If Haaland comes then, let’s not beat about the bush: He’s playing leading the line. In a 4-3-3. No twin centre-forwards. Aubameyang, who’s has a contract at Camp Nou for at least another season, potentially with a second full campaign to follow, will be shunted to the wing — or the bench. What a repayment that would be. Should the ex-Dortmund striker deliver the goods, having hit the absolute nadir of his career at Arsenal, it’ll be one hell of a story. The reward for which would be having his position taken away.
It’s already been interesting to watch Aubameyang’s mini-renaissance at Camp Nou. Right now, nobody in Spain is talking about the fact that, in essence, he was sacked by Arsenal. Perhaps his exit was not as blunt as that in pure legal terms, but he was stripped of the captaincy, dropped from the squad, left behind when the Gunners went to their winter training camp and then allowed to leave for free. Draw your own conclusions. OK, Aubameyang couldn’t get to LaLiga quickly enough because this was a move he absolutely cherished. But from the moment Arteta gave up on the Gabon star until he snuck under the finishing tape on transfer deadline day it was, in modern terms, ultra fast. Like him, in fact.
For now, everything is sweet as a nut. Xavi told Aubameyang he’d be the centre-forward, not just another wide player, and the 32-year-old represents precisely the type of No. 9 Xavi used to like to play behind. Barcelona need, particularly against the tremendously disciplined and defensively intelligent Napoli, a central striker who can show pace when the ball is played forward rapidly on the counterattack — either into channels or over the top of a high defensive line. That’s Aubameyang.
Xavi also wants a striker who can play bang on the shoulder of the last defender when the opposition’s back four is in a deep block, someone who can push the rival’s back line as far away as possible from passers like Gavi, Pedri, Sergio Busquets and Frankie de Jong. He wants a space creator. That, too, is Aubameyang.
It’s a coincidence that he’s now playing for Xavi, who was one of the massive obstacles in Arteta’s path when he was weighing up whether to stay and fight for his future at Camp Nou 20 years ago. They are about the same height, carry the same saturnine appearance, played very similar positions and both have Pep Guardiola as a coaching guru. But while the Basque wanted Aubameyang out, at almost any cost, Xavi, right now, is a snug as a bug in a rug with his maverick goal scorer. Most of Aubameyang’s managers were, at least initially. And why not? He’s special, in many ways — good and bad.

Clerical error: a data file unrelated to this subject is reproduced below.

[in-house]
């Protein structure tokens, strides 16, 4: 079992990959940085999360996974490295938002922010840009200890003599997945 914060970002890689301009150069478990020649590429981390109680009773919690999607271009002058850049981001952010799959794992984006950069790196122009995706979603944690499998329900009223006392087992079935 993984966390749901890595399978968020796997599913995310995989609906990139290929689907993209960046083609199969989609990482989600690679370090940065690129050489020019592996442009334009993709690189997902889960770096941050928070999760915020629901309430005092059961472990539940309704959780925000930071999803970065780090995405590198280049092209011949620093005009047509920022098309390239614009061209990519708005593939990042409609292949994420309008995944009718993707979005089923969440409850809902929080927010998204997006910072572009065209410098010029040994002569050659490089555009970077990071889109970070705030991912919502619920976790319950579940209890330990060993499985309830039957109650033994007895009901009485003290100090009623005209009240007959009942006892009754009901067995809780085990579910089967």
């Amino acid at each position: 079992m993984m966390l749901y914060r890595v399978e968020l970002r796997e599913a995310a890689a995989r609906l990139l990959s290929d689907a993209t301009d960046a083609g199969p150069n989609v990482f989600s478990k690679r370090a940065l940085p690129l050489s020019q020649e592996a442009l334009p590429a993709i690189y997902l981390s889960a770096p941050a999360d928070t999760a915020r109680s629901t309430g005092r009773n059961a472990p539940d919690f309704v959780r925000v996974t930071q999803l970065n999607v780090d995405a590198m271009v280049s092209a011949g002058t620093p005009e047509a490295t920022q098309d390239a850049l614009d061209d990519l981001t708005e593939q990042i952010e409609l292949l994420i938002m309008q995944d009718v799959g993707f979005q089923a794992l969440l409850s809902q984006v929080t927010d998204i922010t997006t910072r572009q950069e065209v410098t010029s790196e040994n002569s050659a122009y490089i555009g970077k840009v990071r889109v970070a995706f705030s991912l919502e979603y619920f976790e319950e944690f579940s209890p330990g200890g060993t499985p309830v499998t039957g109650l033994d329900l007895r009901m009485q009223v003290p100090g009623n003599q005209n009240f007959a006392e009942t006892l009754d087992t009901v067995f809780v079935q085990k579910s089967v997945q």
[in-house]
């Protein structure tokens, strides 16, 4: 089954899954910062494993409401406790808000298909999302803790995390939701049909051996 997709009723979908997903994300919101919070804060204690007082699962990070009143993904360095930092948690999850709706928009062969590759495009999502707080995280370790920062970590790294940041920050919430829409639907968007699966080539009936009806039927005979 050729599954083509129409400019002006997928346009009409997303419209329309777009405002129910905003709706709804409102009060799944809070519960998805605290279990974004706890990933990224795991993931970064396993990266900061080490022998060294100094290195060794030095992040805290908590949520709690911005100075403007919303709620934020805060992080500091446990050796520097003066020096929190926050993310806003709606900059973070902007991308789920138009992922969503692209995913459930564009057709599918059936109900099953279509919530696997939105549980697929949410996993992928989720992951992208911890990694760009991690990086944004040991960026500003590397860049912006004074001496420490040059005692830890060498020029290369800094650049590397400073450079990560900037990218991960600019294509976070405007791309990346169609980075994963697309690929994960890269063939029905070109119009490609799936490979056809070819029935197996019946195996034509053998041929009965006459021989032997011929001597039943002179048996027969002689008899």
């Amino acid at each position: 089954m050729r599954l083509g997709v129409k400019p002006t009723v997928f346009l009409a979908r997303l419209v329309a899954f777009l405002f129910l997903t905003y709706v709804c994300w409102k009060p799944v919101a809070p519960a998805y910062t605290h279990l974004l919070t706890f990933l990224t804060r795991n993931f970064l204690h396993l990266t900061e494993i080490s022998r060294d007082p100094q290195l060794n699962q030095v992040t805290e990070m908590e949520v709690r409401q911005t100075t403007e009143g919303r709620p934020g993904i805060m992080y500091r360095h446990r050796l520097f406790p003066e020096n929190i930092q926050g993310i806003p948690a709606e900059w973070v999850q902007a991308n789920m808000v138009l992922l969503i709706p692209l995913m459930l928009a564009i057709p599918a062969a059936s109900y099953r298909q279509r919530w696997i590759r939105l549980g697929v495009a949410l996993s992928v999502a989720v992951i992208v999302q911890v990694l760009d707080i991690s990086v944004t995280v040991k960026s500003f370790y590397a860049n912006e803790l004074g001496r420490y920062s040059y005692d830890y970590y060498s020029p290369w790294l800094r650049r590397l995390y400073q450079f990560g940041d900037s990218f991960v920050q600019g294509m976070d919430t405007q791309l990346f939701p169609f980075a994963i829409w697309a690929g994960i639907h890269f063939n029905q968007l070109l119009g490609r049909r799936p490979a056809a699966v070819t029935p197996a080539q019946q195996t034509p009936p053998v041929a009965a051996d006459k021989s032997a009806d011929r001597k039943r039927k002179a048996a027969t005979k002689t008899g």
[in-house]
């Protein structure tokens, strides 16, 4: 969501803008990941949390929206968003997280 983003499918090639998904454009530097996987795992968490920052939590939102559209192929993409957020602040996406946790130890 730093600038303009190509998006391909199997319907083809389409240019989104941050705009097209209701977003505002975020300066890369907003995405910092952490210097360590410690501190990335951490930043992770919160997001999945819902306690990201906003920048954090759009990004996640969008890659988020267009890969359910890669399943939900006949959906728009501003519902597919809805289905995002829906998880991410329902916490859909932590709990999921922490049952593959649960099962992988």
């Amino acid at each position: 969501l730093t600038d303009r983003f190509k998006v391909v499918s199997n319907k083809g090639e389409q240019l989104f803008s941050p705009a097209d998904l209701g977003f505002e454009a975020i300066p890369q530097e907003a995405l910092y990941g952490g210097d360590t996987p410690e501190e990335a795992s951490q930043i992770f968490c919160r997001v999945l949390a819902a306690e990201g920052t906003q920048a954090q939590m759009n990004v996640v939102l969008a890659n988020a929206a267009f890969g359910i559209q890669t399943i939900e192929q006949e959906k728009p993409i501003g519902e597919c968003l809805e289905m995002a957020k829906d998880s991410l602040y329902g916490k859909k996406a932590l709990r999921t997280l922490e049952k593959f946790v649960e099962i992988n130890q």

Stories about his pace are no exaggeration. While training with AC Milan as a youth (what a mistake the Italian club made in trading him away before he reached maturity), he clocked 3.7 seconds over a 30-metre sprint. Much was made of the fact that when sprint legend Usain Bolt set his 2009 100m record in Berlin, he was eight-hundredths of a second slower over the same distance.
Aubameyang is not simply a flash of lightning, though. He’s a bit flash, too. Lime green boots encrusted with some 4,000 Swarovski crystals? Check. Mad cockatoo hairstyles. Check. Dressing up as Batman (his comic-book idol) to celebrate a Dortmund goal with Marco Reus giving a Boy Wonder mask? Check. Nipping off to Milan for a friend’s birthday when his manager banned him from going? Check. He’s described himself by saying: « I’ve been lucky that I can buy beautiful things. … As they say: You only live once. … And as long as I know where I’m from, it’s all just a bonus whether flash clothes or cars. … I like to live. If people accept me as I am, well, beautiful! If not, then just don’t. » Arteta couldn’t. Xavi can — at the moment.
The first priority, now, is for Barcelona’s new Batman to bash Napoli out of the way. If Aubameyang’s antics lead to his new club to not only being able to afford Haaland but actually persuading the Norwegian to swap Dortmund for Camp Nou, then the priority for this mercurial, maddening, occasionally majestic striker will be to accept, adapt and remember, as he says himself, that you only live once.